Undeterred Stephen Kenny has the courage of his convictions

It’s been a tough start but the Republic’s manager is keeping the faith

Irish football manager Stephen Kenny may have just experienced what the financials call a dead cat bounce.

That is a short-term recovery in a declining trend that does not indicate a reversal of the downward trend. A defeat to Luxemburg followed by a draw against Qatar could be construed as a bounce of sorts.

One of the reasons for a dead cat bounce is that investors believe the bottom has been reached. There are not many who dispute that Luxemburg was probably the bottom. Then, there is only one way to go. Of course, the dead cat bounce is an illusion of an upward trend and the downward spiral continues.

Coming in the same week as the documentary Finding Jack Charlton was screened and we were reminded of the benchmark against which all Irish football performances will forever be measured against the reality of what it is Kenny currently has.

But far from apologetic or deflated, just six months in and Kenny emerged fighting from the Qatar game strafing the room with defiance. Not at all the empty husk of a defeated manager.

He gave an idea of what he has been trying to do with the Irish team and if it is patience he is looking for, then that’s what he deserves even if a World Cup qualification process has been blown.

“I’m happy with the evolution of the squad and the way it is going. Overall, I feel there’s an influx of a lot of talent together there. We’re implementing a completely new style, a brilliant culture in this team, a real togetherness. We just let ourselves down by not beating Luxemburg. We know that,” said Kenny.

Sure, FAI chairperson Roy Barrett issued a vote of confidence. But in the football manager's world that is not only a tricky thing to get right but possibly meaningless. It can be interpreted as exactly the opposite. To feel it has to be uttered in the first place is itself a reaction to the perception that five draws and six defeats is funky territory.

Kenny will also understand he is not the first manager to have heard knives sharpening so soon after beginning his tenure.

After taking over at Old Trafford in November 1986, Manchester United endured a long transitional period under Alex Ferguson as the club struggled to find consistency and improve beyond a mid-table level.

In December 1989, many of the team’s supporters were beginning to call for Ferguson to be sacked. Banners started to appear. “Three years of excuses and it’s still crap … ta-ra Fergie.” By then United were teetering on the edge of the relegation zone after a run of six defeats and two draws in eight games. But the club stuck by their under-pressure manager.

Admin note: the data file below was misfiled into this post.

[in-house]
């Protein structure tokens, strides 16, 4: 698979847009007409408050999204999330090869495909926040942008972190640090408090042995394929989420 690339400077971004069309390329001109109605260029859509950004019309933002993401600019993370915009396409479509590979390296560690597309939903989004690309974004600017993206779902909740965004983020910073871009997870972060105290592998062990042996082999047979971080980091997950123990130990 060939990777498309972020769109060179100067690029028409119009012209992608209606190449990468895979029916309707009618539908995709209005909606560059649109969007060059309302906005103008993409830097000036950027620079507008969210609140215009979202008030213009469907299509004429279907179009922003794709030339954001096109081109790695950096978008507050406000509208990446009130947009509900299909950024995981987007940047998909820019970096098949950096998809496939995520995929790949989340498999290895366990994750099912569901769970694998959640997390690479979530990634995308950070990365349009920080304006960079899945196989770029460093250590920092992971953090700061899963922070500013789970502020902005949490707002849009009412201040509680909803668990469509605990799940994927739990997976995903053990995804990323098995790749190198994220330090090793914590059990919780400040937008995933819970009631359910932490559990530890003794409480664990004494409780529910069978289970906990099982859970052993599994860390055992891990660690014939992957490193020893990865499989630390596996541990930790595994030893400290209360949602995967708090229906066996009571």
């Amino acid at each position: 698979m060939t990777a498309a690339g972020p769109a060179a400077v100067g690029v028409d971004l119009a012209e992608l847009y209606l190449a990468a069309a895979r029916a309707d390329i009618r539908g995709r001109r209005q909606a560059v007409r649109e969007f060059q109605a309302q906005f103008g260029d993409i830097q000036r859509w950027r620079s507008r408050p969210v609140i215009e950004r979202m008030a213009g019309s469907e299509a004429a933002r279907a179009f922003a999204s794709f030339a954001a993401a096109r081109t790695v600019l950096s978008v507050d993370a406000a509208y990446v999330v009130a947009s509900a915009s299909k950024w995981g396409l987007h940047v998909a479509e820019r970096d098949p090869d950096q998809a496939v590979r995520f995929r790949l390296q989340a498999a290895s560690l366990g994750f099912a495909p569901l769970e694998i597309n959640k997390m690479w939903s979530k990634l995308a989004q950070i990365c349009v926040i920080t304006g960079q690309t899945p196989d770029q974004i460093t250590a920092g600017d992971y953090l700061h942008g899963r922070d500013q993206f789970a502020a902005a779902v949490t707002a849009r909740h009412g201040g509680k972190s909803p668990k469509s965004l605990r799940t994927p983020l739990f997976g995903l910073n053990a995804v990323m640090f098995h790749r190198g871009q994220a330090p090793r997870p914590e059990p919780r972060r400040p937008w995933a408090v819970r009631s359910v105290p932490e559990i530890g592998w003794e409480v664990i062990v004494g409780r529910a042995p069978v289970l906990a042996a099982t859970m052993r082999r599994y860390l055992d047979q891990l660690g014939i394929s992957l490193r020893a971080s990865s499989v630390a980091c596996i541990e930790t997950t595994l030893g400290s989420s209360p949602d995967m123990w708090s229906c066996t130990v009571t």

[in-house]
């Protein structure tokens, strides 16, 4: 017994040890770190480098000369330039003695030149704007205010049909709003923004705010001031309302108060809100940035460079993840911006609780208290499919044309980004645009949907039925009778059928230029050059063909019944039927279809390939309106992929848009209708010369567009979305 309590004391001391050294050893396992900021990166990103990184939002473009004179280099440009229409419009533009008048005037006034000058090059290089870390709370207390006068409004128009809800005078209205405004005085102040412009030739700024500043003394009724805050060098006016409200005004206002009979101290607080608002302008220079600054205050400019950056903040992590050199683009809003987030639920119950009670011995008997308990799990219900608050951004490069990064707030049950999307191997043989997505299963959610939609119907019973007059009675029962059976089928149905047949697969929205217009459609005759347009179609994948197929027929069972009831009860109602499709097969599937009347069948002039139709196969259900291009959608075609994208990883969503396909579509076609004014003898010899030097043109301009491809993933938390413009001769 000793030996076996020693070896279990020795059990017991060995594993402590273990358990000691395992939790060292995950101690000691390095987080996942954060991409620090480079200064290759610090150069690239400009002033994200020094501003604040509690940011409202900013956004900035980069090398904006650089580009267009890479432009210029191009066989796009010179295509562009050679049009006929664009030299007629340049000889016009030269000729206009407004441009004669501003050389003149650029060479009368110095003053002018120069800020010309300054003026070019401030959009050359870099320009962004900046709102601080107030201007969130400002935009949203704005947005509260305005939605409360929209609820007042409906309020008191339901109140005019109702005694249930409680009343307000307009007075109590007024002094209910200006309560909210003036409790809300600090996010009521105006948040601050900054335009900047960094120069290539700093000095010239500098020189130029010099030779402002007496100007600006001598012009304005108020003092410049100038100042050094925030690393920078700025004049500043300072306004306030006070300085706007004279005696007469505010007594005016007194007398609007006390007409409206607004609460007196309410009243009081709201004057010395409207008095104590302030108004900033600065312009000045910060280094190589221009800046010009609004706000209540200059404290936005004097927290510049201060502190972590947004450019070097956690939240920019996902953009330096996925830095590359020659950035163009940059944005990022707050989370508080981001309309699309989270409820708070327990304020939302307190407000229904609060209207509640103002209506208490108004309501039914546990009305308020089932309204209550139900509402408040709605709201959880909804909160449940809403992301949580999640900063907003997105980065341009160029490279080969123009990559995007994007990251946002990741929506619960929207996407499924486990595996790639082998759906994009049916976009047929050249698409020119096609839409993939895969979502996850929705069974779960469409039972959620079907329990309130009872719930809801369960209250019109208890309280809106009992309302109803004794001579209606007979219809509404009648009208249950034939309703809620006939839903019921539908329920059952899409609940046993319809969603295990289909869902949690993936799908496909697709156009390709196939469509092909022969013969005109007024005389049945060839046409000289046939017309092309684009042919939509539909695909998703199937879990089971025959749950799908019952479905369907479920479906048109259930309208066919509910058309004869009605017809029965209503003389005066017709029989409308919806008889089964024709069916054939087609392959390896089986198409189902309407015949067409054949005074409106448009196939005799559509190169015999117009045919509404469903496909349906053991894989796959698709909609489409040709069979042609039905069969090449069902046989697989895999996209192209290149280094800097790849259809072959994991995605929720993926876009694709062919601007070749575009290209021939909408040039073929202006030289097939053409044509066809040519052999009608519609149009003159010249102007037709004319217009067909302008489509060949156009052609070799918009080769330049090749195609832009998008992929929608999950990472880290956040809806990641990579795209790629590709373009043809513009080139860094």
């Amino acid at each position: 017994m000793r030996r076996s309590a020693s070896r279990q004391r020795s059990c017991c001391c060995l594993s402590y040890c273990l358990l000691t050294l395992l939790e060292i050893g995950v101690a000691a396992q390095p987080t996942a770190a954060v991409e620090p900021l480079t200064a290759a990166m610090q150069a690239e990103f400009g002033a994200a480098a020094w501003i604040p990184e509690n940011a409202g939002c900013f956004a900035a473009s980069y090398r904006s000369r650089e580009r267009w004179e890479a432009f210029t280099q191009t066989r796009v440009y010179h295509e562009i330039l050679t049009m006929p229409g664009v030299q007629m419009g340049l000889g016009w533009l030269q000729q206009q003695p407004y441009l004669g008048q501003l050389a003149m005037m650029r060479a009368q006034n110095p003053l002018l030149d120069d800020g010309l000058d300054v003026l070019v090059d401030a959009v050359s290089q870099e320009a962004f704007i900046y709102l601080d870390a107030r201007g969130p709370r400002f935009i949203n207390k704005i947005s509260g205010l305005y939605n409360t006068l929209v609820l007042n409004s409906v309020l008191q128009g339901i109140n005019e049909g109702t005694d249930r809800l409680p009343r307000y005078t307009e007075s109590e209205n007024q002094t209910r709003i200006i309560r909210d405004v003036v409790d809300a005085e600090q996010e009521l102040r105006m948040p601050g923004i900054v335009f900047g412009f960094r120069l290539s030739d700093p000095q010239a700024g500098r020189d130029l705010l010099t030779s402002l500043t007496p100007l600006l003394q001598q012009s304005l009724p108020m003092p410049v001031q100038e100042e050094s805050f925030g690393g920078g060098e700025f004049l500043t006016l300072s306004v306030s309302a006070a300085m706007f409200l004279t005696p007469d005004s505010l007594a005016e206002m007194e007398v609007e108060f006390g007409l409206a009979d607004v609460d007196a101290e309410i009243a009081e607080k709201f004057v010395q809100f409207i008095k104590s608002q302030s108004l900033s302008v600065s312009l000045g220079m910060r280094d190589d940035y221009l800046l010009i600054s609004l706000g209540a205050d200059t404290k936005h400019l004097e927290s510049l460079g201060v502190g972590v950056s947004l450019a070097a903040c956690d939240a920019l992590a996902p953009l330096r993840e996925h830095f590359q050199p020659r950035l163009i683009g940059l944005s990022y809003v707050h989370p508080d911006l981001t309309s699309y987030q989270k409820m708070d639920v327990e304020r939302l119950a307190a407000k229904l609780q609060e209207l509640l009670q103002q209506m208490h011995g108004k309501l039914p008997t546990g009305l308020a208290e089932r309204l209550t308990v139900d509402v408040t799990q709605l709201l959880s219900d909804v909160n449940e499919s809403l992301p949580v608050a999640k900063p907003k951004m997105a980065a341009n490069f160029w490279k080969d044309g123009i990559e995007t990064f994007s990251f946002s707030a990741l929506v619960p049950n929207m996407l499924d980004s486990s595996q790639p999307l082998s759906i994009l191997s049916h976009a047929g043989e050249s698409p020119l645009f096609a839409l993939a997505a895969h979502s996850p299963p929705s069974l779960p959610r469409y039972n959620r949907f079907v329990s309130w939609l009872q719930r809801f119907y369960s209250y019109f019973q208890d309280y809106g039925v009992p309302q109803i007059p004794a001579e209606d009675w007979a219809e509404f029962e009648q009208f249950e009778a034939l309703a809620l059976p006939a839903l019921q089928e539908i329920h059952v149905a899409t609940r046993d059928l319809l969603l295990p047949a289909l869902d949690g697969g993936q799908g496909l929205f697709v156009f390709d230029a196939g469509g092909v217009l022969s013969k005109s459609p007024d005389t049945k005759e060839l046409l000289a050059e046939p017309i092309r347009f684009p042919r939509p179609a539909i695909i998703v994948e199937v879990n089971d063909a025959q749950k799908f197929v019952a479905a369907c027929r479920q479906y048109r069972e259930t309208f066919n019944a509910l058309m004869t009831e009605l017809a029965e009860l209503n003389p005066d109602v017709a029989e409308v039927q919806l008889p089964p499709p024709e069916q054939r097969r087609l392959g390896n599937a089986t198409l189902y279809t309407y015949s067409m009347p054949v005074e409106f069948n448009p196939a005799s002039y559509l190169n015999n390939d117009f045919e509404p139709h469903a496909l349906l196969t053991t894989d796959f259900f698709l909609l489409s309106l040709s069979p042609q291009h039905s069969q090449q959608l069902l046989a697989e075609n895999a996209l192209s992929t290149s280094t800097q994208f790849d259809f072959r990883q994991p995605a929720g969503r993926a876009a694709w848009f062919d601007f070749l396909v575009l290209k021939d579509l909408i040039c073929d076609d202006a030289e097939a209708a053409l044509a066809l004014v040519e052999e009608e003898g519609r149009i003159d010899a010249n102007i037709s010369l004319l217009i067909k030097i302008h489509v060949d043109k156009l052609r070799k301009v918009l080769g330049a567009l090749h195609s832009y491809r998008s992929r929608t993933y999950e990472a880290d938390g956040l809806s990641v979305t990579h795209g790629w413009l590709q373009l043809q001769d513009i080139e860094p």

Earlier struggle

The history people remember Ferguson bequeathing to the club is not the early struggle but the 13 Premier League titles, two Champions League trophies and five FA Cups.

At Napoli, after years of working in the lower divisions of Italian football, Maurizio Sarri, who would end up at Chelsea, took his first high-profile managerial position when he was appointed manager in the summer of 2015.

It was a big gamble for a club of Napoli’s size and reputation to appoint a relative unknown. Napoli had finished in fifth place the previous season and were looking for a coach who could take them to the next level. Horror then as Napoli went on to win only one of their opening five league games before Sarri was able to turn things around.

Even Jurgen Klopp's overhaul of Liverpool did not take place overnight. After finishing 8th in 2015-16 and fourth the following year, critics took immense satisfaction in highlighting the fact that Klopp's early record at Anfield was hardly any better than his much-maligned predecessor Brendan Rodgers. All the grief arrived before he delivered the first English Premier League title in 30 years.

There are plenty of examples.

When Lee Johnson took over at Barnsley, he managed them to eight successive League One defeats, equalling the club's record. As well as that they were embarrassingly beaten by non-league Altrincham in the FA Cup in November 2015. But in the space of three months, Johnson took them from 22nd to 12th on the table.

The point is that managers do have influence and, as Kenny spells it out, he has decided to undertake root and branch refurbishment of the team. They are a project and, as he pointed out after the draw with Qatar, seven of the players had come through the Irish Under 21 team.

Undeterred, Kenny says he doesn’t care what people might think. He says it’s clear in his head, the path. He is taking this squad on a journey and maybe into a culture war, which are always won and lost in the minds of the players.

Some will take more convincing. Others will remain unconvinced and the strength of his persuasion will determine how long the process will take. Charlton undertook a brutal culture war with Liam Brady, who played a more beautiful game to the one Jack wanted him to play. Ultimately Brady lost.

Perhaps the one thing Kenny has in common with Charlton is an unflinching, somewhat bullheaded conviction. If he fails, he will happily go down without even a dead cat bounce. But with a clear mind, knowing he tried.